Legal analysis of the main flaws of the draft law #4057
Regulations of the draft law #4057 on recovering monetary funds, valuables, and income from them to the state budget without conviction distorts the international standards on the confiscation of assets enshrined in the United Nations Convention against Corruption and EU Directive 2014/42/EU on the freezing and confiscation of instrumentalities and proceeds of crime.
The draft law shifts the burden of proving the legitimate origin of the assets onto the property owner, which happens in exceptional cases even in the developed countries.
Thus, according to the draft law, to confiscate the property, during the criminal proceedings a prosecutor shall only prove that the property belongs to the third party who received this property from the suspect of the criminal proceedings instituted in accordance with a number of articles of the Criminal Code (No. 191, No. 368, No. 368 (2), No. 369 (2), No. 209, No. 255).
The property shall be confiscated on the basis of a court ruling unless the owner or the third party prove the legitimate origin of the property in question and the amount of the property meets the income officially declared by the property owner.
Not all owners will be able to prove the legitimate origin of their property, since the obligation to declare property does not extend onto all individuals and legal entities. Thus, it might be very difficult to determine whether the third party was a bona fide acquirer.
In exceptional cases, international standards of assets confiscation provide for partial shifting of the burden of proof onto the defendant.
At the same time, the prosecutor shall prove that the property may be derived from proceeds of crime of the defendant. There can be an exception – extended confiscation which allows to confiscate all the property of the owner who cannot prove its legitimate origin. However, it is possible only on the basis of a previous court ruling that establishes the fact of a relevant crime committed by the defendant. This is provided for by Article 5 of EU Directive 2014/42/EU on the freezing and confiscation of instrumentalities and proceeds of crime. The draft law #4057 violates this international standard, as it allows extended confiscation without conviction, before the crime is proven.
The draft law does not establish an obligation to notify the owner that the procedure of recovering their property to the state budget has been initiated.
It is only mentioned that the prosecutor shall notify the attorney of the suspect about such a claim, although no details are provided as to in which way and within which period of time it shall be done.
According to the international standards of confiscation of proceeds of crime, timely notification of the owner and all the concerned parties about the government’s plans to confiscate their property is a mandatory guarantee of property rights protection.
For example, in the USA, the notification is delivered directly to the owner through various means of communications (SMS, email, post office letter) and published in public domain in the public available sources. A certain period of time is provided for all the concerned parties to claim their legal interest in the property. The procedure and the rules for presenting such motions are clearly written out.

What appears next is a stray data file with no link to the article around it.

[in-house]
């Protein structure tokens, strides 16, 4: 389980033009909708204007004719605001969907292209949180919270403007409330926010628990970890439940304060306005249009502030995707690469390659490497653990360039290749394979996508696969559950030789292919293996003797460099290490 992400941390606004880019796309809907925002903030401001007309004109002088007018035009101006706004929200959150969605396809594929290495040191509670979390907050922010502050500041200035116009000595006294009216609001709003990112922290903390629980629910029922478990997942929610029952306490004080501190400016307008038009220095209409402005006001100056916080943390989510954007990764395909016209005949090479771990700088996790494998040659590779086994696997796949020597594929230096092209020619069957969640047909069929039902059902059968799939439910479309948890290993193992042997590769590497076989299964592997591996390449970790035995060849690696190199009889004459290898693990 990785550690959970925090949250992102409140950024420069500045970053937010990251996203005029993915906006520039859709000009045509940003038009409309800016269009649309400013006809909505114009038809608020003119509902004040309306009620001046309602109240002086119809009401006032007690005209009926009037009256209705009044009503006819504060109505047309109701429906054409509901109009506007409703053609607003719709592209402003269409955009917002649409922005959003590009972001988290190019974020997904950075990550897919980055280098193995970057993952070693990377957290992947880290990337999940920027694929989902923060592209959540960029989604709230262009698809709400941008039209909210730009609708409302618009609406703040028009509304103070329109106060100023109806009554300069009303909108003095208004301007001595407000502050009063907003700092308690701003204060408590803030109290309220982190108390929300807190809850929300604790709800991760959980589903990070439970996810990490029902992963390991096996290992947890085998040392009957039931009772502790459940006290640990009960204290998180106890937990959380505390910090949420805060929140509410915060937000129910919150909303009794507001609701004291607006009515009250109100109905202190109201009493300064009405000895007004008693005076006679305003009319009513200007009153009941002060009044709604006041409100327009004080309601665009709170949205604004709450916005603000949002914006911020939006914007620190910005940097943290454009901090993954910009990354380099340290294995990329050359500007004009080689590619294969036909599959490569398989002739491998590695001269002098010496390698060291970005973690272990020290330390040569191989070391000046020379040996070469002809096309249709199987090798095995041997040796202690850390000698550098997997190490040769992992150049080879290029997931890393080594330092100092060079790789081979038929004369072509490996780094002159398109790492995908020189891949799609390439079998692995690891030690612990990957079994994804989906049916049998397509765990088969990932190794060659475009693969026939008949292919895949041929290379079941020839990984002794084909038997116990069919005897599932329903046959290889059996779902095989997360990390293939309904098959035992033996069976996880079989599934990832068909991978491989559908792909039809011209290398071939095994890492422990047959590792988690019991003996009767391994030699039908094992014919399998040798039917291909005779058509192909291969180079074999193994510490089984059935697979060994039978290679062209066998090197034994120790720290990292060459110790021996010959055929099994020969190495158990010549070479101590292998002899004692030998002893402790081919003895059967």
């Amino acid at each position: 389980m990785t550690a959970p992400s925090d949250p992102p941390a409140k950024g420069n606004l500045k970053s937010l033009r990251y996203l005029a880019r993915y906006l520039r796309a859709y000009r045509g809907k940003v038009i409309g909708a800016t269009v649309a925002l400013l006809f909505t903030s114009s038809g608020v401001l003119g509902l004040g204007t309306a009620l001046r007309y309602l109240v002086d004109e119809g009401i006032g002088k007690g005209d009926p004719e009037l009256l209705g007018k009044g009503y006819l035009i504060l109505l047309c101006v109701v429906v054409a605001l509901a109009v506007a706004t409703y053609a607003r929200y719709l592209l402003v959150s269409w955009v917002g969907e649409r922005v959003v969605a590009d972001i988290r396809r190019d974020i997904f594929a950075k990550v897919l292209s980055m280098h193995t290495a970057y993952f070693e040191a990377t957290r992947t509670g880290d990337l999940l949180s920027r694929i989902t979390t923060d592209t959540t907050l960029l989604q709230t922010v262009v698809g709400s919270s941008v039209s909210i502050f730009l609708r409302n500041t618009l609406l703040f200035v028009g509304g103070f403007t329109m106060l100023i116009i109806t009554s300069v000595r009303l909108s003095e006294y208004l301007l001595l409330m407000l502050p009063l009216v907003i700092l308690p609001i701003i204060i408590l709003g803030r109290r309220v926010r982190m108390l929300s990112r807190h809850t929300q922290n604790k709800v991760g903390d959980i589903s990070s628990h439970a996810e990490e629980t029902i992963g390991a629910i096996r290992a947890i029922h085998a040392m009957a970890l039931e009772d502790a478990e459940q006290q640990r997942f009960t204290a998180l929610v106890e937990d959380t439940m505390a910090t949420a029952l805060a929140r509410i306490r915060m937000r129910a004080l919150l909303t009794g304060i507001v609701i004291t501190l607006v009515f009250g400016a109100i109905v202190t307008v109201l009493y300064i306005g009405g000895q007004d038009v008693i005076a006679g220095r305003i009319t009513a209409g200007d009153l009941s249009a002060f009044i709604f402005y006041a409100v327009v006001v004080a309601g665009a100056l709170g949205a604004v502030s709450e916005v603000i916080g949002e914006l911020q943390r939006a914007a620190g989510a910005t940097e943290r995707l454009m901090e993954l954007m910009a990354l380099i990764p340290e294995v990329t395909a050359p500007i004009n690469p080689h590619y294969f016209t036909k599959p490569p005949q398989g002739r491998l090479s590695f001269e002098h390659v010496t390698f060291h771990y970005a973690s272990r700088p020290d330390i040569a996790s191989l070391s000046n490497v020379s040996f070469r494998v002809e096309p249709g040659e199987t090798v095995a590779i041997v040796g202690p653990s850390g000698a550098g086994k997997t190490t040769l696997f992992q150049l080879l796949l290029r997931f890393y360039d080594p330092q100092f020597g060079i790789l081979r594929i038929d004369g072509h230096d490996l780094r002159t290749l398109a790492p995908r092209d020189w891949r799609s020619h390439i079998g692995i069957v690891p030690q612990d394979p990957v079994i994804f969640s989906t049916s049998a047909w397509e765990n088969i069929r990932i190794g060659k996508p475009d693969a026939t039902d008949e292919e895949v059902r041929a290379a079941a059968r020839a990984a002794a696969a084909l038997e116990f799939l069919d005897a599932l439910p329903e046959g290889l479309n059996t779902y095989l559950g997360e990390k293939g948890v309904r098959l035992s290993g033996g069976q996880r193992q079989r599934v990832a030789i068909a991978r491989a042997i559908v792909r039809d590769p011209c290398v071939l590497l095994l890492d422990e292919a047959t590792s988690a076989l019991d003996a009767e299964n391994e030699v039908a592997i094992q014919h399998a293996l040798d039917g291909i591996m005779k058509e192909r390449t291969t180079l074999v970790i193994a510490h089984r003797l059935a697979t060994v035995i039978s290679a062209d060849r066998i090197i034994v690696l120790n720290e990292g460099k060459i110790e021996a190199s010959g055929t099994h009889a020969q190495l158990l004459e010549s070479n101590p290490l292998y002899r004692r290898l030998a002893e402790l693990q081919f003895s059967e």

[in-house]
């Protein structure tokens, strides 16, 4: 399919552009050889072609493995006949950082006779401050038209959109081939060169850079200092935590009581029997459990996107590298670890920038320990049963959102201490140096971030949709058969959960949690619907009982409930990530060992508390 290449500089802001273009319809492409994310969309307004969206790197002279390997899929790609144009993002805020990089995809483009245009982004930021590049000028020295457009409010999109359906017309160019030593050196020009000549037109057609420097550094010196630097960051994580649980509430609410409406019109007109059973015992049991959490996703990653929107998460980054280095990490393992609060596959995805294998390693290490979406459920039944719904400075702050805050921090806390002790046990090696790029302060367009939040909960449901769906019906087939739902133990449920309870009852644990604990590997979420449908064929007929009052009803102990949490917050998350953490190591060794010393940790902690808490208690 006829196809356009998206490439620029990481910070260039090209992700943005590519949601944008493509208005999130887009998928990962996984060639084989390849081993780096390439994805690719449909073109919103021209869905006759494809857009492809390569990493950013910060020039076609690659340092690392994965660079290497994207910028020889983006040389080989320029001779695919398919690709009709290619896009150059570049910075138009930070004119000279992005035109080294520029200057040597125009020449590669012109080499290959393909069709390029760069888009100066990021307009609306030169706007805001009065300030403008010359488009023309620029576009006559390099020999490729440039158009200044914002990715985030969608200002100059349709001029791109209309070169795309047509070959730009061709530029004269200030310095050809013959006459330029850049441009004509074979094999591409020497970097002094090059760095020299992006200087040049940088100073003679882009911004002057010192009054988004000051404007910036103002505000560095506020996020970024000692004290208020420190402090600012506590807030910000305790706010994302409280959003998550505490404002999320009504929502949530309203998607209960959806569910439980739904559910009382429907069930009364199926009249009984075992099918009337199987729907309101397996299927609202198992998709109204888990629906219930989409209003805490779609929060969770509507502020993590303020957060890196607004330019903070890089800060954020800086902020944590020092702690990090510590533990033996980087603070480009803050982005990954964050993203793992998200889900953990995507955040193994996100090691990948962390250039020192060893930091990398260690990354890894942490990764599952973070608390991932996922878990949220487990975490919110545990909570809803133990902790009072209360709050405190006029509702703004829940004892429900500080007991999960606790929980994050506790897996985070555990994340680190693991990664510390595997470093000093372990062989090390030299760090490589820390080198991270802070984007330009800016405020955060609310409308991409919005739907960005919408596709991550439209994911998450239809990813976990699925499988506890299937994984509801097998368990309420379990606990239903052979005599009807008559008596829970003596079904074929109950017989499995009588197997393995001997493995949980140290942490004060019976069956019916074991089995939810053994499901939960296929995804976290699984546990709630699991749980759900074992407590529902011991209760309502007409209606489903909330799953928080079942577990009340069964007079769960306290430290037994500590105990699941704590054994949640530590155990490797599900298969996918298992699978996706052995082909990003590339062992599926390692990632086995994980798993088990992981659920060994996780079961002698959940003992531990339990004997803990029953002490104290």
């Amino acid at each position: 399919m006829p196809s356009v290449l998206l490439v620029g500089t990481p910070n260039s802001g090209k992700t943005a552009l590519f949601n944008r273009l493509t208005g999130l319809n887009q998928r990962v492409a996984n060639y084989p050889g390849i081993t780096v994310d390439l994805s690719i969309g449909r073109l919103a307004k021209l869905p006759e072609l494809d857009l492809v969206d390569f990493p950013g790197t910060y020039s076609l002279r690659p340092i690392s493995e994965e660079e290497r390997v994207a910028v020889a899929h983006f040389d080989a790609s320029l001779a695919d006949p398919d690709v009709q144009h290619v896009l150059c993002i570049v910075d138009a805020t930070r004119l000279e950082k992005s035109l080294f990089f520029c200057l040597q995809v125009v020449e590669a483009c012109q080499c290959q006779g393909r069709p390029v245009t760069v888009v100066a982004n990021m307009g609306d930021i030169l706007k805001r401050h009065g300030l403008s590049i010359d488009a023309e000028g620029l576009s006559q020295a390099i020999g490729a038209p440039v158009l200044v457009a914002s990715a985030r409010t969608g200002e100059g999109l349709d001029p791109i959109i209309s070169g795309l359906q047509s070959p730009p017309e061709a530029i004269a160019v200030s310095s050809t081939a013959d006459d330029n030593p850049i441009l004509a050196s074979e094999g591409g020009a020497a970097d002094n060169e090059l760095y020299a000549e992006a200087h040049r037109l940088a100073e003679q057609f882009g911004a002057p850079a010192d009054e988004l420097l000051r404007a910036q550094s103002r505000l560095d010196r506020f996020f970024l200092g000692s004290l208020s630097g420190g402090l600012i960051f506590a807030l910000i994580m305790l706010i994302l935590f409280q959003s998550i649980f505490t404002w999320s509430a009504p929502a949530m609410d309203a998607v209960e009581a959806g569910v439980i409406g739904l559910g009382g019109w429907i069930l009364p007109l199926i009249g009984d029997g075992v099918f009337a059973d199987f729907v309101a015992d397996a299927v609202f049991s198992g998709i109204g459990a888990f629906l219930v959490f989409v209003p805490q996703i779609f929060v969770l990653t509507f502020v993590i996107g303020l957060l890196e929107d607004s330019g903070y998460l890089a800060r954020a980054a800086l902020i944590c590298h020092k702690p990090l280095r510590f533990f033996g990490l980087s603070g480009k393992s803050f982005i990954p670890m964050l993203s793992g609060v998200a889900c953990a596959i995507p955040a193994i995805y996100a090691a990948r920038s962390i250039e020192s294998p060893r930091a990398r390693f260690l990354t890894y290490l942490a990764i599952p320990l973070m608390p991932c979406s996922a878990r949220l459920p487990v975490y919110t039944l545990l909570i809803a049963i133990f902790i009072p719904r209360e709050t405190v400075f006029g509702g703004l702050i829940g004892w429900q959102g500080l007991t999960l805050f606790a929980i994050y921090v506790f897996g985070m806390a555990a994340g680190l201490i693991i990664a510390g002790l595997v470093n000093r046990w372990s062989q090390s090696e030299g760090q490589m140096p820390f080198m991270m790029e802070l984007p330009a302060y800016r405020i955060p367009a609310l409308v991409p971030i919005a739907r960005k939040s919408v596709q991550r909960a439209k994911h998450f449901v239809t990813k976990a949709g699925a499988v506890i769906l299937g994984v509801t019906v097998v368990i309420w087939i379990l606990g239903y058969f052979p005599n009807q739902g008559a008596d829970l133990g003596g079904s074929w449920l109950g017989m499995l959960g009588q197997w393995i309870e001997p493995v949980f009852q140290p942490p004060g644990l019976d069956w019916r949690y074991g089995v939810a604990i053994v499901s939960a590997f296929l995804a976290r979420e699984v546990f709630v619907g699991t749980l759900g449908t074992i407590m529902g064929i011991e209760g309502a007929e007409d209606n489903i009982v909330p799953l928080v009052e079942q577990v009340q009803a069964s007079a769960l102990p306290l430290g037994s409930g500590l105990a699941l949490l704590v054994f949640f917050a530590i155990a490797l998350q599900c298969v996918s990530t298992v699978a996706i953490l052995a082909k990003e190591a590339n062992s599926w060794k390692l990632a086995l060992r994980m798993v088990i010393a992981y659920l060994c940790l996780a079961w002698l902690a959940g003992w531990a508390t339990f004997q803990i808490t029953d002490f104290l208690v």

The draft law #4057 neglects this fundamental requirement, creating such a mechanism of assets confiscation when the owner will be notified about the confiscation post factum and will not be able to contest it.
The draft law obligates the court to consider the motion within 10 days after it is submitted to court. At the same time, the property owner does not have to be present at the court sitting when the motion is considered. Nevertheless, one of the four issues to be settled by court is the issue whether the suspect or the third party can prove the legitimate origin of their property. The draft law provides for the possibility of filing an appeal against the court ruling. The court ruling shall be served to the person who owns the property to be recovered to the state budget. If the court ruling is not appealed against, it shall be immediately implemented.
This approach poses a threat to the fundamental right to private property which, according to Article 41 of the Constitution, is “inviolable; the expropriation of objects of the right of private property may be applied only as an exception for reasons of social necessity, on the grounds of and by the procedure established by law, and on the condition of advance and complete compensation of their value; confiscation of property may be applied only pursuant to a court decision, in the cases, in the extent and by the procedure established by law.”
The RPR stresses that already existing enacted laws and statutes allow to confiscate assets of Yanukovych and his associates – even if it was transferred to the third party – without introducing additional amendments to the legislation.
To this end, during the criminal proceedings a prosecutor shall prove the illegitimate origin of the property in line with Articles 96-1 and 96-2 of the Criminal Code of Ukraine and obtain a court conviction.
The law on special confiscation was already adopted by the Verkhovna Rada in February 2016 to implement the action plan on the introduction of a visa-free regime for Ukraine and received a positive opinion and approval of the European Union experts.
The year before – in February 2015 – legislative amendments were introduced to allow extended confiscation of property the legitimate origin of which has not been proven, regardless of whether it is connected with crime, in the civil or criminal proceedings after the person was convicted of a corruption crime. If the defendant flees from prosecution or is put on the wanted list, s/he can be convicted in the absence of the defendant.